Bemidji area explores its ethnic diversity

Bemidji leaders complete training to celebrate and incorporate all voices in community work.

 

As the “First City on the Mississippi,” Bemidji is a progressive, northern Minnesota city of 13,000 people. Serving approximately 228,000 individuals within a 75-mile radius, the city is a regional hub for education, finance, medical care, government, culture, recreation, and retail.

“Bemidji” is derived from an Ojibwe term meaning “lake with cross waters.” The Red Lake, Leech Lake, and White Earth Indian reservations are all within this radius, which accounts for some of the community’s diversity. Another driver is the fact the Bemidji State University’s International Program attracts students from 40 countries around the world.

Recognizing themselves as diverse community, area residents invited the Blandin Foundation’s Leadership in Ethically Diverse Communities (LEDC) program.

“I always want to continue to get to know all of my community,” said LEDC participant Rebecca Hoffman,” this is a beautiful approach to creating leadership in our culturally rich community.”

The LEDC program, offered once a year, is designed to help communities identify and work across cultural differences. Both established and emerging leaders from the Bemidji area participated. The four training sessions were completed in June 2010 with a record number of 71 community leaders in attendance.

During the third and final session, teams proposed different “going forward” projects to bring back for the community. Ideas generated included:

·          A monthly honoring of Chief Bemidji to foster relationships and engage youth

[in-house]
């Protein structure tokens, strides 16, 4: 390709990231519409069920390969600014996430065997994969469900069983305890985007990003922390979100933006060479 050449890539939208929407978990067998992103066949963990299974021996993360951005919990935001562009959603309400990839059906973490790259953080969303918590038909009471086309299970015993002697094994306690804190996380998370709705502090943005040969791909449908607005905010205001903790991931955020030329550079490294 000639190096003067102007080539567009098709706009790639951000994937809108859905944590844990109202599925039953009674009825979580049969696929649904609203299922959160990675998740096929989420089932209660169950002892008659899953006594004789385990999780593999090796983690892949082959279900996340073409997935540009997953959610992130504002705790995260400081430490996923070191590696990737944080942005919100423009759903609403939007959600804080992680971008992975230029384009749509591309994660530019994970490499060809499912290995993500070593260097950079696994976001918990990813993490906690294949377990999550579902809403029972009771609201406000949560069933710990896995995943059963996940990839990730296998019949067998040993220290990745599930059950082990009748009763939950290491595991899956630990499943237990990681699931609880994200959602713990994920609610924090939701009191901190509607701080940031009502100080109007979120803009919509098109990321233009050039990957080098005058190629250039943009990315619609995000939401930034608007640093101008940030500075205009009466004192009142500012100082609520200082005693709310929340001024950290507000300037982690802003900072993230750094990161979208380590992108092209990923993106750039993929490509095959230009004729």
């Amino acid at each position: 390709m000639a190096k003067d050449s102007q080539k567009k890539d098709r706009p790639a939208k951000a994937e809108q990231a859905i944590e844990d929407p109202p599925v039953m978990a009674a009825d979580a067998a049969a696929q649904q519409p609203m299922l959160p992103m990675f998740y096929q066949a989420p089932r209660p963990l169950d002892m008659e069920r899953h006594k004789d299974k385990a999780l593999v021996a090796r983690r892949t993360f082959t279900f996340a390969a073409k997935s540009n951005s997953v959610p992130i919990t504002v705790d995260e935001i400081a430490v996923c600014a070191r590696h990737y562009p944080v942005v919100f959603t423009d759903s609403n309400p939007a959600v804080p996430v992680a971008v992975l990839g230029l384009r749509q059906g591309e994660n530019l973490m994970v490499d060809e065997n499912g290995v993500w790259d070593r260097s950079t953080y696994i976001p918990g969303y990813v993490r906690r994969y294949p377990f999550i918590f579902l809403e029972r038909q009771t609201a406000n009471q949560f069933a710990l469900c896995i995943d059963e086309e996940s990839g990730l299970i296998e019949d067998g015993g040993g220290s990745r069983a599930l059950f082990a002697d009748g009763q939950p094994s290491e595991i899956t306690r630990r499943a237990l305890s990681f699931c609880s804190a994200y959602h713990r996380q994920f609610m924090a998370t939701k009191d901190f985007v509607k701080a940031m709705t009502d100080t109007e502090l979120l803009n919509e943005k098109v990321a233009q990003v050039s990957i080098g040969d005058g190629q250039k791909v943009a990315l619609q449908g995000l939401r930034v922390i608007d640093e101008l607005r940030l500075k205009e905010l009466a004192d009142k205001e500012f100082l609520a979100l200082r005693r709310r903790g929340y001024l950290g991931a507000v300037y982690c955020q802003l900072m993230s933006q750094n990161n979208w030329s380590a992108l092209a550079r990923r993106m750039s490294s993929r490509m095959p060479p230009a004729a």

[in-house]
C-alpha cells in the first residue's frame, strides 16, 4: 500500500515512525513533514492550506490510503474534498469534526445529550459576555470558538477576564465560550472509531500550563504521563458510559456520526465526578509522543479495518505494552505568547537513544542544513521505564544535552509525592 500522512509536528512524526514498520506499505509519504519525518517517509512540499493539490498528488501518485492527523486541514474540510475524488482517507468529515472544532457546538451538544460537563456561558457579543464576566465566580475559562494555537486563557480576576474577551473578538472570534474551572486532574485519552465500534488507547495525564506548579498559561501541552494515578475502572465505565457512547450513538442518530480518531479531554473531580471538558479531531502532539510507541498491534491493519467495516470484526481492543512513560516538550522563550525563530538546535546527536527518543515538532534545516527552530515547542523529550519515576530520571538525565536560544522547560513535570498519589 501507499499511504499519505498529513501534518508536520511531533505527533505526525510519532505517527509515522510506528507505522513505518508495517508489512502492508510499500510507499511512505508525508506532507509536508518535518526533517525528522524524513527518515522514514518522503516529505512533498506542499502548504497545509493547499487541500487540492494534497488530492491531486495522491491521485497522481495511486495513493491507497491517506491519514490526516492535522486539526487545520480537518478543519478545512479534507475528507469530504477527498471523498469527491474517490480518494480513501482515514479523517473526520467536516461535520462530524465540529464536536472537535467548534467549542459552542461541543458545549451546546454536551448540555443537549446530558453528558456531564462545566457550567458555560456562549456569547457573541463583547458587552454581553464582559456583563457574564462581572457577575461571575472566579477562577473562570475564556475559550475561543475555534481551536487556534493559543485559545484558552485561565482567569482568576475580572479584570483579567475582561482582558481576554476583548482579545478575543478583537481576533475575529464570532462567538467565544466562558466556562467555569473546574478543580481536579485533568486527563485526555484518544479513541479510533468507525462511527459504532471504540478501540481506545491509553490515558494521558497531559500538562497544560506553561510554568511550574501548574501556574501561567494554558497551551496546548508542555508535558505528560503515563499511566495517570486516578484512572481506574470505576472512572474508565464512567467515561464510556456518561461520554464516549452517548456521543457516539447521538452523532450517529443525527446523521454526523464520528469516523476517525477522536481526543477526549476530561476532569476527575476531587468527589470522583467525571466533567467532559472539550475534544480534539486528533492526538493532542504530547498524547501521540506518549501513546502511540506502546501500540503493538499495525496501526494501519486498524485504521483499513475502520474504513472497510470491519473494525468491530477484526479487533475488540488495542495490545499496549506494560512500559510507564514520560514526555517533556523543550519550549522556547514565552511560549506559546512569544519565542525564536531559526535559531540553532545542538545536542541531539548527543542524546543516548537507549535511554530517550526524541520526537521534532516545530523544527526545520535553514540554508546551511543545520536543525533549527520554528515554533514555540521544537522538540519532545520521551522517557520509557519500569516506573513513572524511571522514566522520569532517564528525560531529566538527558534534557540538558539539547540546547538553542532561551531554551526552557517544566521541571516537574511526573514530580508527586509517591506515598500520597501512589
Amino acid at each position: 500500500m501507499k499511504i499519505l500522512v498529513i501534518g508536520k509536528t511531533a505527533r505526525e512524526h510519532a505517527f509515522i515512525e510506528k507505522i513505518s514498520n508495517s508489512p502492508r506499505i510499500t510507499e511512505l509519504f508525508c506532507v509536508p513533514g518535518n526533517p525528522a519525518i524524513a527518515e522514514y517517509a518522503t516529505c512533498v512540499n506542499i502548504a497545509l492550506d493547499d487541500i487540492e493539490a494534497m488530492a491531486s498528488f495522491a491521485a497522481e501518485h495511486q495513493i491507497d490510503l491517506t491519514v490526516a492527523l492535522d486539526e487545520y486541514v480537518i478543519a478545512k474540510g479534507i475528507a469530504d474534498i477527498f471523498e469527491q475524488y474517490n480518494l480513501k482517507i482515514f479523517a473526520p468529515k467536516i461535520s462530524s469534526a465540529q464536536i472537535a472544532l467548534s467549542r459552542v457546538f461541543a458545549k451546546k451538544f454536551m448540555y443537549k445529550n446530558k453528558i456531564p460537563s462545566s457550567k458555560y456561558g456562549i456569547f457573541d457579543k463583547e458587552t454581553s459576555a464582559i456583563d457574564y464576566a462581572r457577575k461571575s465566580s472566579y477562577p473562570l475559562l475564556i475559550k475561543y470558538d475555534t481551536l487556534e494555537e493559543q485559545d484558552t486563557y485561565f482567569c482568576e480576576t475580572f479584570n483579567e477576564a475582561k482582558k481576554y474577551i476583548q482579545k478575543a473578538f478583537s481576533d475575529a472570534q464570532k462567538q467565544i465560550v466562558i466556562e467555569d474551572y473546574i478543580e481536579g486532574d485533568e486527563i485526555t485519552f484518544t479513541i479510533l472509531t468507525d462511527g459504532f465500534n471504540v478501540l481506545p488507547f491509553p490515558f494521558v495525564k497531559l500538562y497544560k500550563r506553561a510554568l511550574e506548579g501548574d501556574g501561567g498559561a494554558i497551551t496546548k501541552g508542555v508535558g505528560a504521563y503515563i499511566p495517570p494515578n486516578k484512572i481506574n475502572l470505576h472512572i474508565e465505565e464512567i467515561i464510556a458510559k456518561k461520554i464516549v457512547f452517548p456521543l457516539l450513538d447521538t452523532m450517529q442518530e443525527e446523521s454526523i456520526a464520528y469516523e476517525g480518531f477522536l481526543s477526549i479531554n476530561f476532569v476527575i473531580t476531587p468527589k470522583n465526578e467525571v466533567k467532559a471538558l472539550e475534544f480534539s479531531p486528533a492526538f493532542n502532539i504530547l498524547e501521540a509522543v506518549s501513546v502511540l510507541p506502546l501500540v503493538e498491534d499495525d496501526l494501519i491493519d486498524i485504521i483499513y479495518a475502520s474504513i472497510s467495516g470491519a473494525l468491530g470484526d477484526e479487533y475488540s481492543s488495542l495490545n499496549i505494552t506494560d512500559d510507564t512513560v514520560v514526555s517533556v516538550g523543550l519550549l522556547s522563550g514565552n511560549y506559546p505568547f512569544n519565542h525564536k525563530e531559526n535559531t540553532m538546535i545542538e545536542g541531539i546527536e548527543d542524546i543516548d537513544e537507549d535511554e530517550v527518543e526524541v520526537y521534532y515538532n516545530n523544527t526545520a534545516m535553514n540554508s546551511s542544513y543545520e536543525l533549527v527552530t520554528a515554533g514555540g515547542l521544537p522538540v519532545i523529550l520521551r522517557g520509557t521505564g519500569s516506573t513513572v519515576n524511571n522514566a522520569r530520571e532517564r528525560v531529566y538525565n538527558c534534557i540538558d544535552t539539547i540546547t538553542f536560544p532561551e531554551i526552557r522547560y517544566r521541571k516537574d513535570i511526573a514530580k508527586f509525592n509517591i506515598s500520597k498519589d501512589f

·          Developing a “Native Plant and Usage Revitalization Project,” which would involve the traditional use of plants as medicine and food. This project could work with community gardens and Ojibwe language usage which would lead to recreational, educational, and cultural opportunities

·          A “Living Recorded History Project” is intended to have interaction between youth and elders where youth will learn community history from those who lived it. Video recorded interviews would be accessible to all community members and traditional language will be encouraged. The stories that people share would help to bridge the past and strengthen our community members. Traditional language will be encouraged

·          Create a culturally inclusive gathering place/community center that educates and promotes diversity (race, culture, gender, age, class, etc.). It could provide a central location where respectful and intentional relationships can be built on the understanding that we all have something to share and learn.

Participant Dunsey R. White, Jr. summed up his experience saying, “It was great, getting to know other people and all the things which make us different and special.”

LEDC has taken place in the communities Fairbault and Blackduck and was previously known as Partners in Leadership. For more information please contact Malissa Bahr, Sr. Training and Curriculum Design Manager at 877-882-2257 or mjbahr@blandinfoundation.org.